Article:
Last weekend at WordCamp Miami we had front-row seats to Douglas Hanna‘s wonderful presentation on the WordPress showcase. Douglas works for Automattic and runs the WordPress.org Showcase, and for a half hour he talked about what it is, provided some great examples of some sites in the showcase, and talked about how you can get your site listed. Here’s a short review of his presentation.
Jim Jeffers demonstrates one spectacular way to improve discussion on your blog. Definitely worth checking out! [Link]
Here’s a bit of a break from the news, tutorials, and discussions as we recover from a pleasant Christmas. We thought we’d cook up a few words to describe people who work with WordPress. Enjoy, and happy holidays!
1. one who works with or studies WordPress
2. someone who blogs about a WordPress-related topic
We consulted a WordPressographer to help develop this new widget.
1. also known as a theme developer; one who creates WordPress themes
After quickly creating several professional-grade themes, I can finally call myself a proficient WordPresser.
1. the study of WordPress (see also: WordPressographer)
One of my favorite blogs is offering a free course on WordPressography next weekend.
1. creating something with WordPress; turning a design or markup into a WordPress theme
2. writing a blog post from the WordPress interface to be published with WordPress
During the long hours I spend on the road you can frequently find me WordPressing about my travels.
1. to turn a design or markup into a WordPress theme (see also: WordPressing)
I had to quickly WordPressify this markup to meet the client’s deadline.
1. integrated with WordPress; made into something compatible with WordPress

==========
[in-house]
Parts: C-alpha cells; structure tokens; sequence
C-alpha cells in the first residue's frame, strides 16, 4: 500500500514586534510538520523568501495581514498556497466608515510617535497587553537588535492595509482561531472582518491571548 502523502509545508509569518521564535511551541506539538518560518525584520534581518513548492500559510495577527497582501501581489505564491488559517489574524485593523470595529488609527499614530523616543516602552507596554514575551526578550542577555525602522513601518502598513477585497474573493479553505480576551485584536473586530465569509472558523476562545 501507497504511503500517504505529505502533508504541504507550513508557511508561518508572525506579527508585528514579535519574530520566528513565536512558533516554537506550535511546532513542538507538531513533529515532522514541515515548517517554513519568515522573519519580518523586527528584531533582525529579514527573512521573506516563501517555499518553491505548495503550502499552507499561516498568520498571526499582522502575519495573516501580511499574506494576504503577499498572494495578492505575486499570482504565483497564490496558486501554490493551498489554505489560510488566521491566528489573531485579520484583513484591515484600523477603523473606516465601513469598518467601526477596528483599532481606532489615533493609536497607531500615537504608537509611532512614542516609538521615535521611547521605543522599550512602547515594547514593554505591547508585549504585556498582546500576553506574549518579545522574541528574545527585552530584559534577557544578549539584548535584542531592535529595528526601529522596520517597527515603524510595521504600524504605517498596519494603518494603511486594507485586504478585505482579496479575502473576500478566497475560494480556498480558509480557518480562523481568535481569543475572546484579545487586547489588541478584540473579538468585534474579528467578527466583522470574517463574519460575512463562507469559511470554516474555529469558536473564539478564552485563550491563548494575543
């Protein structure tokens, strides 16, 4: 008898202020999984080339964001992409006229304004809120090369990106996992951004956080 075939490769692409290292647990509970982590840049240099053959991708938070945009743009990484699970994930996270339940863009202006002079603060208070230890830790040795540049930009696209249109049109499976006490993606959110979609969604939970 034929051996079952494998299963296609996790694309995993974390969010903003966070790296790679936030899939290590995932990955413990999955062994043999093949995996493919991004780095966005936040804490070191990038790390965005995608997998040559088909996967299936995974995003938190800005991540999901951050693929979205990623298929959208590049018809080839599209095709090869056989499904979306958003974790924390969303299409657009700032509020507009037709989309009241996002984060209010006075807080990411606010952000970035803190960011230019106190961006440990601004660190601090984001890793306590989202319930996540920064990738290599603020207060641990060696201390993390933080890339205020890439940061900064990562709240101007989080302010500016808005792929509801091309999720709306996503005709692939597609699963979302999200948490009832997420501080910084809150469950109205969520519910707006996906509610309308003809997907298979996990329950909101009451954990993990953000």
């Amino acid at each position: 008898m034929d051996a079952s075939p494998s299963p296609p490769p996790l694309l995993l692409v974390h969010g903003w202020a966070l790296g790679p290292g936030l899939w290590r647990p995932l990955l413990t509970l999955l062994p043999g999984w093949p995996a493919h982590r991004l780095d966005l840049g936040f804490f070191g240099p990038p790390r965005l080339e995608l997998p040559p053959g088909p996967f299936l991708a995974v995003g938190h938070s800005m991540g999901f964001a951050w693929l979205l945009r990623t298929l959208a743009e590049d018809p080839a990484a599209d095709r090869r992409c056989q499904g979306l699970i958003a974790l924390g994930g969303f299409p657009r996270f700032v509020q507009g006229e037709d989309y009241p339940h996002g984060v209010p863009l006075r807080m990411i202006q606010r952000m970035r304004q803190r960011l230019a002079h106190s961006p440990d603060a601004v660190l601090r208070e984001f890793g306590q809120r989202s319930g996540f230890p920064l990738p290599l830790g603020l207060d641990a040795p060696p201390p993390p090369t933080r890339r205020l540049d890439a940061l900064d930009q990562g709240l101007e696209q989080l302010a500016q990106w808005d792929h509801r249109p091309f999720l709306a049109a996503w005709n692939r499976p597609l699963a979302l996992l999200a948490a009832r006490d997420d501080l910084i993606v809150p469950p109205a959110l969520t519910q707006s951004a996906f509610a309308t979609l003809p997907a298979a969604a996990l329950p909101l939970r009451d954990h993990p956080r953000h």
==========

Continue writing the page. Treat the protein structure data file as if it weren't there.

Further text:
After three days my new theme was finally WordPressed and ready to go live.
If you’re subscribed to John Gruber’s Daring Fireball RSS feed, you’ve probably noticed that most of his posts are links to other sites. Instead of linking back to his site first and then to the site he’s referring to, you’re simply taken straight to the topic website from the RSS post. In other words, his RSS permalinks are modified to link to the source site instead of his blog, saving an extra click and page load for his readers. John’s site runs on Movable Type, but this function can be easily done with WordPress as well. Read on to find out how to write this simple function. Thanks to Ryan McCue for the code for this tutorial. Continue reading
Ever wanted to insert a quicktag into one of your theme’s templates without having to add it via a post or page from the admin? You may not know it, but WordPress has provided a template tag to do just that. Simply insert
<?php echo do_shortcode('[quicktag]'); ?> into your template to use any quicktag currently installed on your blog, whether it be for galleries, forms, or any other tag that comes bundled with a theme or plugin. Enjoy!
Straight from the WordPress.com blog is the announcement that highly-anticipated WordPress 2.7 will power all WordPress.com blogs beginning this Thursday, Dec. 4, 2008 at 8pm EST. Hurrah! [Link]
With WordPress being used in all kinds of ways nowadays, there are plenty of sites that call for some sort of post rating system, whether it be for products, resources, or sites in a gallery. What better way to rate these posts than the classic 5-star rating system? Here are five post rating plugins that do an excellent job at storing, displaying, and sorting rated posts.
As the launch date for 2.7 comes closer, take a look at some of the things that have changed. [Link]
Ever wanted to include additional data from your post’s custom fields in the sidebar of your page? Almost every theme utilizes the
sidebar.php template, but if you’ve ever tried to use the standard method of calling custom field data in the sidebar, you’ll know that it doesn’t work like you’d expect it to. Here’s the workaround.
Ever had a layout with two or more sidebars? The standard convention is to put both sidebars inside
sidebar.php if they’re beside each other, or one in
header.php and the other in the standard sidebar template. However, there’s a quick little WordPress trick that actually allows for two separate sidebar templates.
You’ll need two files:
sidebar-right.php. The first will contain the first sidebar on the left of the page, and the second, obviously, contains the area for the right of the page.
Now, in your template files, you can use the
<?php get_sidebar(); ?> function to call the left sidebar, as usual. But now that you’ve added a second file,
<?php get_sidebar('right'); ?> can be used to call the “right” sidebar file from the template. Note: the “right” file is the only file that seems to work; ‘sidebar-left’ will not.